Park Jiha, Roy Claire Potter - To Call Out Into the Night
Since its founding in 2012, Otoroku, the in-house label for the London venue, Cafe Oto, has become a crucially vehicle for documenting the activities of contemporary experimental music and beyond. In the midst of an incredible run that just delivered the reissue of Blue Notes’ “Blue Notes for Mongezi” and “Blue Notes for Johnny”, they’re back with another gem, “To Call Out Into the Night” capturing the meeting of Korean multi-instrumentalist Park Jiha and the English writer and performer Roy Claire Potter. A tense, challenging, spacious expanse of sonorous interplay, resting at a unique juncture of experimental music, sound art, and sound poetry, it presents a visionary intervention with the perceived nature of communication and language. Issued in both CD and vinyl editions, complete with beautiful and poetic liner notes by Frances Morgan, it’s yet another proof of Cafe Oto’s profoundly important contribution to the landscape of contemporary sound-practice that we can’t possibly recommend enough.
Over the last few years, via critically acclaimed solo albums like “Philos” and “The Gleam”, the Korean multi-instrumentalist and composer, Park Jiha, has emerged as a brilliant and distinct voice within the landscape of experimental music, creating a unique form of postminimalism rooted in the sounds and structures of traditional Korean music and its instrumentation, specifically the piri, yanggeum, and saenghwang. Occupying a markedly different end of the creative spectrum, Roy Claire Potter is an artist working between performance and writing. Influenced by linguistics and performance theory, their practice is heavily oriented toward socially and politically framed subject that include sociolinguistics, complicated social or group dynamics, and the aftermath of violent events, often realized through collaborations with musicians and sound artists in an audible form.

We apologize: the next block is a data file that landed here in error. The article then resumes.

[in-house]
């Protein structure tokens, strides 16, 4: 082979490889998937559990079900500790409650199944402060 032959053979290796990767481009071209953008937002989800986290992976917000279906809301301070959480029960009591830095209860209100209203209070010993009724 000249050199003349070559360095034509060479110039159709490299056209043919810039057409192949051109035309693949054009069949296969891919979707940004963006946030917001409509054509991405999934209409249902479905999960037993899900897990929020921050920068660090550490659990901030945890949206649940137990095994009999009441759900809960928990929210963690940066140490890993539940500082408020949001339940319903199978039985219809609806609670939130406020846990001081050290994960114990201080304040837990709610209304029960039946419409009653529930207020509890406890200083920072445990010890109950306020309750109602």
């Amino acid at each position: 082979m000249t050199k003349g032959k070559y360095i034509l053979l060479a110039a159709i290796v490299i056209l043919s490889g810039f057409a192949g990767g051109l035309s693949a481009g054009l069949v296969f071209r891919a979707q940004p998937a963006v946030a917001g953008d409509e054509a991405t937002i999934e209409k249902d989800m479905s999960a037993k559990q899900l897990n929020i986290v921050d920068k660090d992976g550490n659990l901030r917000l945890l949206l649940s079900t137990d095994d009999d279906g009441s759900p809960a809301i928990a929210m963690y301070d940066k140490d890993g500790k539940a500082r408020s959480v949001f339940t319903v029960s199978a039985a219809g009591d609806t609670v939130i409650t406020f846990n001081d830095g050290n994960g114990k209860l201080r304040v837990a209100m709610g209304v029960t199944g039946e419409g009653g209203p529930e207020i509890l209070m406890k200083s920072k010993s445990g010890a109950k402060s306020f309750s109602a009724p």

“To Call Out Into the Night” captures a one-off first meeting between Jiha and Potter, that occurred in London at the end of January 2020, and was broadcast on BBC Radio 3 the following month. Comprising five individual pieces, with Jiha masterfully playing two different traditional Korean instruments - the saenghwang, a mouth organ constructed from seventeen vertically mounted bamboo pipes, each with a metal free reed, and the piri, a double reed flute - against Potter’s spoken delivery of texts. Remarkably spacious, Jiha’s rich interventions of tonality play a brilliant foil against the bristling vocal utterances of Potter’s poetics, shift between a sense of playfulness and foreboding, creating expected textures that flirt with melody while resisting their formation. Most striking is the sense of space that Jiha and Potter offer the other across the length of the album, constructing a complementary dance of linguistic interplay that is singular, and builds a world entirely its own, each artist speaking in and out of time, without presumption and expectation.
A beautiful and challenging meeting of multiple worlds - cultural, creative, and linguistic - rooted in a profound sense of mutual respect, “To Call Out Into the Night” gently pushes boundaries in incredibly surprising ways, and reaps new rewards with every return. Yet another fantastic release from Otoroku, issued in beautifully produced CD and vinyl editions - complete with illuminating and poetic liner notes by Frances Morgan, adding a further dimension to the album’s readings - this is one not to be missed.